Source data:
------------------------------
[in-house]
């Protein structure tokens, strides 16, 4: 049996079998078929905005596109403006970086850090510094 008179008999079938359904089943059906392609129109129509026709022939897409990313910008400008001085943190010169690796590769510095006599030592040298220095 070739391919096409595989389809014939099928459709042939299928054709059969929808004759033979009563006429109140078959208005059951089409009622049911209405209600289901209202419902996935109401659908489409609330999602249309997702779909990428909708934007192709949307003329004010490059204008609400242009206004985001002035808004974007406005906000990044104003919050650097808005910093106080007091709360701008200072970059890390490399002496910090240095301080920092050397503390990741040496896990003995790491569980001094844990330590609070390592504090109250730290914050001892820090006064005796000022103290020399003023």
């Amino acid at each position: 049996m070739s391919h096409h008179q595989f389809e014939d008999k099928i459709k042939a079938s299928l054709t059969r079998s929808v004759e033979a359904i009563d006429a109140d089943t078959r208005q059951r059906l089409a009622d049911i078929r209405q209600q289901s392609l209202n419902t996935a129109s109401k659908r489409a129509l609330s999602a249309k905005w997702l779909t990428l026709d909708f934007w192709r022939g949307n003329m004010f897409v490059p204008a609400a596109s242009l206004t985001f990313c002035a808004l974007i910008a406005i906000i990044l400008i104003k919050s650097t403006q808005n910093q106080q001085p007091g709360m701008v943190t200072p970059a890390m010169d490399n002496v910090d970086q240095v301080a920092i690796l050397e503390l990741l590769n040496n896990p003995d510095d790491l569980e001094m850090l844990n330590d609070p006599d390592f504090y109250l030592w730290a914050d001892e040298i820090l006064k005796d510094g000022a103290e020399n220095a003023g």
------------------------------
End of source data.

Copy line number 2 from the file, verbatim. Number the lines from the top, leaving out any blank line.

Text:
């Protein structure tokens, strides 16, 4: 049996079998078929905005596109403006970086850090510094 008179008999079938359904089943059906392609129109129509026709022939897409990313910008400008001085943190010169690796590769510095006599030592040298220095 070739391919096409595989389809014939099928459709042939299928054709059969929808004759033979009563006429109140078959208005059951089409009622049911209405209600289901209202419902996935109401659908489409609330999602249309997702779909990428909708934007192709949307003329004010490059204008609400242009206004985001002035808004974007406005906000990044104003919050650097808005910093106080007091709360701008200072970059890390490399002496910090240095301080920092050397503390990741040496896990003995790491569980001094844990330590609070390592504090109250730290914050001892820090006064005796000022103290020399003023």